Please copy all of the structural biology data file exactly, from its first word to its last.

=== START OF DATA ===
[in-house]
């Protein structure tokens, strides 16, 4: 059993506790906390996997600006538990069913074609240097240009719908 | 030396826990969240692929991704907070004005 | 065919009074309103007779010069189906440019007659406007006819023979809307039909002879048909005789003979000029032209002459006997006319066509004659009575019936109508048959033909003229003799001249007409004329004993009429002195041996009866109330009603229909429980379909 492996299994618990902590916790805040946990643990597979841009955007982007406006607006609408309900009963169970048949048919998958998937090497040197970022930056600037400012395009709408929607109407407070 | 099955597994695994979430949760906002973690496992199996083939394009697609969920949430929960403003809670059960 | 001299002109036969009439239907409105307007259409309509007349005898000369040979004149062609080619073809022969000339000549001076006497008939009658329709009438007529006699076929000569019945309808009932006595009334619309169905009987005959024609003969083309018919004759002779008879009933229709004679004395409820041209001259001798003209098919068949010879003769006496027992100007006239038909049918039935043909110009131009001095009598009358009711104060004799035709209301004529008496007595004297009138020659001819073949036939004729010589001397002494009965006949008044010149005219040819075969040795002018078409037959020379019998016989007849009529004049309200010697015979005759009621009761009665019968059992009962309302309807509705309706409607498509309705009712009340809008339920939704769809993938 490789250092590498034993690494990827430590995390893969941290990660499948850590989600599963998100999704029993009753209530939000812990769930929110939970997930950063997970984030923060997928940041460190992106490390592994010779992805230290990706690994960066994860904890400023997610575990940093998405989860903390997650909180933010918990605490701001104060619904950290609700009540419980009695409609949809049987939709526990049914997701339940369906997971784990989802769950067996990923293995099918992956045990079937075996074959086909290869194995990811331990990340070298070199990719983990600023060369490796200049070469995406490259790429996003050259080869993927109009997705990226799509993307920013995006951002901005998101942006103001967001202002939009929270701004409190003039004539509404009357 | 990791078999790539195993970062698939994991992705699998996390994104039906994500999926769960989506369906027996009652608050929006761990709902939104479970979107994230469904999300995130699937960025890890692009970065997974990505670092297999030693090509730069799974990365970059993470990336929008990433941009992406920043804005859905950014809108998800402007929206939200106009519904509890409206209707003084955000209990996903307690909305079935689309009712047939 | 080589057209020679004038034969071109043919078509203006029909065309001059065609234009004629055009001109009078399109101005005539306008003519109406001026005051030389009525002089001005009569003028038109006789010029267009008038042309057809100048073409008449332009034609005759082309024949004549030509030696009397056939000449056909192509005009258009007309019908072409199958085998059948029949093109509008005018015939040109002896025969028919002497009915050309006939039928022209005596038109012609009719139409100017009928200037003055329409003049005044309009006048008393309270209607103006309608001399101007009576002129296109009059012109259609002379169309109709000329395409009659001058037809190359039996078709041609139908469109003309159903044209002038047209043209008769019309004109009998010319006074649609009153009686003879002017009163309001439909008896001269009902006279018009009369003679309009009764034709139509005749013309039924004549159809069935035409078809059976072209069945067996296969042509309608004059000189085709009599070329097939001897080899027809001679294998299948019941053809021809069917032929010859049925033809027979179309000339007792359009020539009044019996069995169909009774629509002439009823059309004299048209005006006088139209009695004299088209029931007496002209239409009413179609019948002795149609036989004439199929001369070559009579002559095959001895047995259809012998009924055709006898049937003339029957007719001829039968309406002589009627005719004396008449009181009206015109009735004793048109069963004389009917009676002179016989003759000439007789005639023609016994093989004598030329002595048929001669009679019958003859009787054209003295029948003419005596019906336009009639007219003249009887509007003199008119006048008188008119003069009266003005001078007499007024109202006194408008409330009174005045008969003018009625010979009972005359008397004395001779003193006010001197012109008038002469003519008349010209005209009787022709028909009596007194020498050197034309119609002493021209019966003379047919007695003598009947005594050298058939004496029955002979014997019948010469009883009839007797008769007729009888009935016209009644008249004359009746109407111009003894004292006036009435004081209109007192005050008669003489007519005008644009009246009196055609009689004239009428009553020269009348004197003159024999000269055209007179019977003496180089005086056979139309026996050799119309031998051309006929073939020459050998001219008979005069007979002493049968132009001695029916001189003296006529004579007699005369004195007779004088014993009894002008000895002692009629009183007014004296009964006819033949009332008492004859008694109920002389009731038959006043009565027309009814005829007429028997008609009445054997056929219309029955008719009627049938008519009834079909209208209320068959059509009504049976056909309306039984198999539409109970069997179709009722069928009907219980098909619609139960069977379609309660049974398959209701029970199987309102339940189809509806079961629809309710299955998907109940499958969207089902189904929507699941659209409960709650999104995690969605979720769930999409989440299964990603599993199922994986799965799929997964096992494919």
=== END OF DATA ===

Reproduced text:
[in-house]
């Protein structure tokens, strides 16, 4: 059993506790906390996997600006538990069913074609240097240009719908 | 030396826990969240692929991704907070004005 | 065919009074309103007779010069189906440019007659406007006819023979809307039909002879048909005789003979000029032209002459006997006319066509004659009575019936109508048959033909003229003799001249007409004329004993009429002195041996009866109330009603229909429980379909 492996299994618990902590916790805040946990643990597979841009955007982007406006607006609408309900009963169970048949048919998958998937090497040197970022930056600037400012395009709408929607109407407070 | 099955597994695994979430949760906002973690496992199996083939394009697609969920949430929960403003809670059960 | 001299002109036969009439239907409105307007259409309509007349005898000369040979004149062609080619073809022969000339000549001076006497008939009658329709009438007529006699076929000569019945309808009932006595009334619309169905009987005959024609003969083309018919004759002779008879009933229709004679004395409820041209001259001798003209098919068949010879003769006496027992100007006239038909049918039935043909110009131009001095009598009358009711104060004799035709209301004529008496007595004297009138020659001819073949036939004729010589001397002494009965006949008044010149005219040819075969040795002018078409037959020379019998016989007849009529004049309200010697015979005759009621009761009665019968059992009962309302309807509705309706409607498509309705009712009340809008339920939704769809993938 490789250092590498034993690494990827430590995390893969941290990660499948850590989600599963998100999704029993009753209530939000812990769930929110939970997930950063997970984030923060997928940041460190992106490390592994010779992805230290990706690994960066994860904890400023997610575990940093998405989860903390997650909180933010918990605490701001104060619904950290609700009540419980009695409609949809049987939709526990049914997701339940369906997971784990989802769950067996990923293995099918992956045990079937075996074959086909290869194995990811331990990340070298070199990719983990600023060369490796200049070469995406490259790429996003050259080869993927109009997705990226799509993307920013995006951002901005998101942006103001967001202002939009929270701004409190003039004539509404009357 | 990791078999790539195993970062698939994991992705699998996390994104039906994500999926769960989506369906027996009652608050929006761990709902939104479970979107994230469904999300995130699937960025890890692009970065997974990505670092297999030693090509730069799974990365970059993470990336929008990433941009992406920043804005859905950014809108998800402007929206939200106009519904509890409206209707003084955000209990996903307690909305079935689309009712047939 | 080589057209020679004038034969071109043919078509203006029909065309001059065609234009004629055009001109009078399109101005005539306008003519109406001026005051030389009525002089001005009569003028038109006789010029267009008038042309057809100048073409008449332009034609005759082309024949004549030509030696009397056939000449056909192509005009258009007309019908072409199958085998059948029949093109509008005018015939040109002896025969028919002497009915050309006939039928022209005596038109012609009719139409100017009928200037003055329409003049005044309009006048008393309270209607103006309608001399101007009576002129296109009059012109259609002379169309109709000329395409009659001058037809190359039996078709041609139908469109003309159903044209002038047209043209008769019309004109009998010319006074649609009153009686003879002017009163309001439909008896001269009902006279018009009369003679309009009764034709139509005749013309039924004549159809069935035409078809059976072209069945067996296969042509309608004059000189085709009599070329097939001897080899027809001679294998299948019941053809021809069917032929010859049925033809027979179309000339007792359009020539009044019996069995169909009774629509002439009823059309004299048209005006006088139209009695004299088209029931007496002209239409009413179609019948002795149609036989004439199929001369070559009579002559095959001895047995259809012998009924055709006898049937003339029957007719001829039968309406002589009627005719004396008449009181009206015109009735004793048109069963004389009917009676002179016989003759000439007789005639023609016994093989004598030329002595048929001669009679019958003859009787054209003295029948003419005596019906336009009639007219003249009887509007003199008119006048008188008119003069009266003005001078007499007024109202006194408008409330009174005045008969003018009625010979009972005359008397004395001779003193006010001197012109008038002469003519008349010209005209009787022709028909009596007194020498050197034309119609002493021209019966003379047919007695003598009947005594050298058939004496029955002979014997019948010469009883009839007797008769007729009888009935016209009644008249004359009746109407111009003894004292006036009435004081209109007192005050008669003489007519005008644009009246009196055609009689004239009428009553020269009348004197003159024999000269055209007179019977003496180089005086056979139309026996050799119309031998051309006929073939020459050998001219008979005069007979002493049968132009001695029916001189003296006529004579007699005369004195007779004088014993009894002008000895002692009629009183007014004296009964006819033949009332008492004859008694109920002389009731038959006043009565027309009814005829007429028997008609009445054997056929219309029955008719009627049938008519009834079909209208209320068959059509009504049976056909309306039984198999539409109970069997179709009722069928009907219980098909619609139960069977379609309660049974398959209701029970199987309102339940189809509806079961629809309710299955998907109940499958969207089902189904929507699941659209409960709650999104995690969605979720769930999409989440299964990603599993199922994986799965799929997964096992494919």